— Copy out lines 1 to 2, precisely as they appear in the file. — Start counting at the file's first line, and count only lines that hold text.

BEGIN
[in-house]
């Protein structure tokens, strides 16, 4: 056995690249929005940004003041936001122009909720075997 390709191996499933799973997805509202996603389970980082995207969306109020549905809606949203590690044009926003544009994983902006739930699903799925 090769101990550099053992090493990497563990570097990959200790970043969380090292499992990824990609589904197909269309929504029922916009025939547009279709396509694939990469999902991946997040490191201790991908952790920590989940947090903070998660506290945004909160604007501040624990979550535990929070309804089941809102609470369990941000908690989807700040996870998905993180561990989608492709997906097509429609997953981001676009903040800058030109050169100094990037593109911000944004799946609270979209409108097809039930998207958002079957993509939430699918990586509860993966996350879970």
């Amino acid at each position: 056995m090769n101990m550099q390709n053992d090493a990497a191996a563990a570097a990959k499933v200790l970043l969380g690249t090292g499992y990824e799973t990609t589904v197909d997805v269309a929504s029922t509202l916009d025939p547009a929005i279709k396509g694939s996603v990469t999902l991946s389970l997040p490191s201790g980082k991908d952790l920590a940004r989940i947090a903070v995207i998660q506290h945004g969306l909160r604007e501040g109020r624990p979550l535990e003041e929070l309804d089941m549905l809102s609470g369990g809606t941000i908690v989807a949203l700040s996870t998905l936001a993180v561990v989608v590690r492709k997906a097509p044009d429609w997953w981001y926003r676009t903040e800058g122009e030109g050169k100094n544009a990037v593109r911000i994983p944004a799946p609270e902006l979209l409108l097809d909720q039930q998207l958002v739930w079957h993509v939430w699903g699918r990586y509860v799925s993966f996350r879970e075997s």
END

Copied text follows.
[in-house]
């Protein structure tokens, strides 16, 4: 056995690249929005940004003041936001122009909720075997 390709191996499933799973997805509202996603389970980082995207969306109020549905809606949203590690044009926003544009994983902006739930699903799925 090769101990550099053992090493990497563990570097990959200790970043969380090292499992990824990609589904197909269309929504029922916009025939547009279709396509694939990469999902991946997040490191201790991908952790920590989940947090903070998660506290945004909160604007501040624990979550535990929070309804089941809102609470369990941000908690989807700040996870998905993180561990989608492709997906097509429609997953981001676009903040800058030109050169100094990037593109911000944004799946609270979209409108097809039930998207958002079957993509939430699918990586509860993966996350879970």